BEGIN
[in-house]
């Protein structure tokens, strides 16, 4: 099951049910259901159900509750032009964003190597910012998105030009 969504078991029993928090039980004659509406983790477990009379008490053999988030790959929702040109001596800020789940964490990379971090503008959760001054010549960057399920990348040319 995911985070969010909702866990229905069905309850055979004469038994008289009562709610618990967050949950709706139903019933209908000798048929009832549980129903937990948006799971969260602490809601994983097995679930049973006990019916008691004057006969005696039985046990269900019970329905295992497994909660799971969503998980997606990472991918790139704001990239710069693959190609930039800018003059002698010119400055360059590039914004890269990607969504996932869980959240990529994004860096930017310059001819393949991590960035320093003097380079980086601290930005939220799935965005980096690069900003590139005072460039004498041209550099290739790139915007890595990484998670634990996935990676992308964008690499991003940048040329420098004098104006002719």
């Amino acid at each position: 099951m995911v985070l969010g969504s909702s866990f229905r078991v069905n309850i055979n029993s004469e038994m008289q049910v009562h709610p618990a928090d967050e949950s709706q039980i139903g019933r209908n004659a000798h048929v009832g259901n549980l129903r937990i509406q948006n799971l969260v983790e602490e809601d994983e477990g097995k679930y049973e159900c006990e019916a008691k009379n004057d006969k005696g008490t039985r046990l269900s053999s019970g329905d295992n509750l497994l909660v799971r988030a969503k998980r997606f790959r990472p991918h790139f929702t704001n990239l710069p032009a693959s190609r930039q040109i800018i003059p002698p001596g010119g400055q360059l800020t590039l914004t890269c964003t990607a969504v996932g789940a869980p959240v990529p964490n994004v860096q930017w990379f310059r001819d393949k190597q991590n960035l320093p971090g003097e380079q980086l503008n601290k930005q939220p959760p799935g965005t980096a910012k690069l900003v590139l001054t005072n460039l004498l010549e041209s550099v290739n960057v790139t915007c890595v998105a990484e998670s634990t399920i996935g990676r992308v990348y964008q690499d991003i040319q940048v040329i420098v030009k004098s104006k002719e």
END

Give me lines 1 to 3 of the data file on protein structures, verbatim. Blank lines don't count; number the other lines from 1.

[in-house]
């Protein structure tokens, strides 16, 4: 099951049910259901159900509750032009964003190597910012998105030009 969504078991029993928090039980004659509406983790477990009379008490053999988030790959929702040109001596800020789940964490990379971090503008959760001054010549960057399920990348040319 995911985070969010909702866990229905069905309850055979004469038994008289009562709610618990967050949950709706139903019933209908000798048929009832549980129903937990948006799971969260602490809601994983097995679930049973006990019916008691004057006969005696039985046990269900019970329905295992497994909660799971969503998980997606990472991918790139704001990239710069693959190609930039800018003059002698010119400055360059590039914004890269990607969504996932869980959240990529994004860096930017310059001819393949991590960035320093003097380079980086601290930005939220799935965005980096690069900003590139005072460039004498041209550099290739790139915007890595990484998670634990996935990676992308964008690499991003940048040329420098004098104006002719």
């Amino acid at each position: 099951m995911v985070l969010g969504s909702s866990f229905r078991v069905n309850i055979n029993s004469e038994m008289q049910v009562h709610p618990a928090d967050e949950s709706q039980i139903g019933r209908n004659a000798h048929v009832g259901n549980l129903r937990i509406q948006n799971l969260v983790e602490e809601d994983e477990g097995k679930y049973e159900c006990e019916a008691k009379n004057d006969k005696g008490t039985r046990l269900s053999s019970g329905d295992n509750l497994l909660v799971r988030a969503k998980r997606f790959r990472p991918h790139f929702t704001n990239l710069p032009a693959s190609r930039q040109i800018i003059p002698p001596g010119g400055q360059l800020t590039l914004t890269c964003t990607a969504v996932g789940a869980p959240v990529p964490n994004v860096q930017w990379f310059r001819d393949k190597q991590n960035l320093p971090g003097e380079q980086l503008n601290k930005q939220p959760p799935g965005t980096a910012k690069l900003v590139l001054t005072n460039l004498l010549e041209s550099v290739n960057v790139t915007c890595v998105a990484e998670s634990t399920i996935g990676r992308v990348y964008q690499d991003i040319q940048v040329i420098v030009k004098s104006k002719e």